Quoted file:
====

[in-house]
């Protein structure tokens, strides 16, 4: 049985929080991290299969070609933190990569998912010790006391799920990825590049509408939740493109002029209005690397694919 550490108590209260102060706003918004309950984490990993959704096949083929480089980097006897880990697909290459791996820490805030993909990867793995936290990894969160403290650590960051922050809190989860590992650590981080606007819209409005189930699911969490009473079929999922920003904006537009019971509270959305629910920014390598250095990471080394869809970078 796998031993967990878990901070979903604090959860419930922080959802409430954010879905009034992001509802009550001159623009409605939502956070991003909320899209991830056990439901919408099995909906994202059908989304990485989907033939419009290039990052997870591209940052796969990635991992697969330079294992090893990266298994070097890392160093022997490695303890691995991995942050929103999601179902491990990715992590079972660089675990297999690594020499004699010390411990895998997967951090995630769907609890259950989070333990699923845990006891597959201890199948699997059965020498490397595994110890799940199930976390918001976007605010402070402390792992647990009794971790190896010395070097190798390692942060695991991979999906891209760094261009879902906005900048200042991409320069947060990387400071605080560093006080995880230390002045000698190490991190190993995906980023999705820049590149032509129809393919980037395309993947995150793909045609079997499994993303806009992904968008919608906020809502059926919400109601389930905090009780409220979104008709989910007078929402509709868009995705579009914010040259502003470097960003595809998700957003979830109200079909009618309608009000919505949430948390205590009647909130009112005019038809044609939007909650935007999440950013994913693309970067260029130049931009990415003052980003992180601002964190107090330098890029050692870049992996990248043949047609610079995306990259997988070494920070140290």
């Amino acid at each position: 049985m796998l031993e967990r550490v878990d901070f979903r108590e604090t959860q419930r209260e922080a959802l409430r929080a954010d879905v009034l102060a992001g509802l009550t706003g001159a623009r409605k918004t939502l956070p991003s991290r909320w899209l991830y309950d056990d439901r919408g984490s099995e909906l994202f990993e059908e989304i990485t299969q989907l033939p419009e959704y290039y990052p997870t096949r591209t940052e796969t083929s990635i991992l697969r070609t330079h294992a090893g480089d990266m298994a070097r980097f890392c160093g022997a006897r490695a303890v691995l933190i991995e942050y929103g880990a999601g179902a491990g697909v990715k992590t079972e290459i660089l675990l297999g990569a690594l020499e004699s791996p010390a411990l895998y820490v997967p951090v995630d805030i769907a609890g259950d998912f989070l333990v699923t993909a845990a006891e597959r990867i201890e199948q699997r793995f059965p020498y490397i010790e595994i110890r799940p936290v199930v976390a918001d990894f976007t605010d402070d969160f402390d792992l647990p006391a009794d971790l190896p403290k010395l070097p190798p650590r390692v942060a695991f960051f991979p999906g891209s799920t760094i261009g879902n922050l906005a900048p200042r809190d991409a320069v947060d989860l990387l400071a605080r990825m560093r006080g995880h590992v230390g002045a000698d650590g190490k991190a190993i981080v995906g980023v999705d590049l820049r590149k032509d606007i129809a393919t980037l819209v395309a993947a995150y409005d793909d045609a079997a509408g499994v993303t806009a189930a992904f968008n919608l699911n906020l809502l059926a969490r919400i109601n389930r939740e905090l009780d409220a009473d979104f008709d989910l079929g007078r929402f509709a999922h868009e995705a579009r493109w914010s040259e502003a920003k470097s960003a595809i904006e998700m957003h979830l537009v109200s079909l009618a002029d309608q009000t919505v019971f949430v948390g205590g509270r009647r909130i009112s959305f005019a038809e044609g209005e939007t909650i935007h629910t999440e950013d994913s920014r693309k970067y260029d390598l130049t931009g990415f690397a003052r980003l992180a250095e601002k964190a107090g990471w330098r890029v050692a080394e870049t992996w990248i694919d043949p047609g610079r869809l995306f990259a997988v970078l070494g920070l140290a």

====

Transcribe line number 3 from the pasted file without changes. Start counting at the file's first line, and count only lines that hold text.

């Amino acid at each position: 049985m796998l031993e967990r550490v878990d901070f979903r108590e604090t959860q419930r209260e922080a959802l409430r929080a954010d879905v009034l102060a992001g509802l009550t706003g001159a623009r409605k918004t939502l956070p991003s991290r909320w899209l991830y309950d056990d439901r919408g984490s099995e909906l994202f990993e059908e989304i990485t299969q989907l033939p419009e959704y290039y990052p997870t096949r591209t940052e796969t083929s990635i991992l697969r070609t330079h294992a090893g480089d990266m298994a070097r980097f890392c160093g022997a006897r490695a303890v691995l933190i991995e942050y929103g880990a999601g179902a491990g697909v990715k992590t079972e290459i660089l675990l297999g990569a690594l020499e004699s791996p010390a411990l895998y820490v997967p951090v995630d805030i769907a609890g259950d998912f989070l333990v699923t993909a845990a006891e597959r990867i201890e199948q699997r793995f059965p020498y490397i010790e595994i110890r799940p936290v199930v976390a918001d990894f976007t605010d402070d969160f402390d792992l647990p006391a009794d971790l190896p403290k010395l070097p190798p650590r390692v942060a695991f960051f991979p999906g891209s799920t760094i261009g879902n922050l906005a900048p200042r809190d991409a320069v947060d989860l990387l400071a605080r990825m560093r006080g995880h590992v230390g002045a000698d650590g190490k991190a190993i981080v995906g980023v999705d590049l820049r590149k032509d606007i129809a393919t980037l819209v395309a993947a995150y409005d793909d045609a079997a509408g499994v993303t806009a189930a992904f968008n919608l699911n906020l809502l059926a969490r919400i109601n389930r939740e905090l009780d409220a009473d979104f008709d989910l079929g007078r929402f509709a999922h868009e995705a579009r493109w914010s040259e502003a920003k470097s960003a595809i904006e998700m957003h979830l537009v109200s079909l009618a002029d309608q009000t919505v019971f949430v948390g205590g509270r009647r909130i009112s959305f005019a038809e044609g209005e939007t909650i935007h629910t999440e950013d994913s920014r693309k970067y260029d390598l130049t931009g990415f690397a003052r980003l992180a250095e601002k964190a107090g990471w330098r890029v050692a080394e870049t992996w990248i694919d043949p047609g610079r869809l995306f990259a997988v970078l070494g920070l140290a």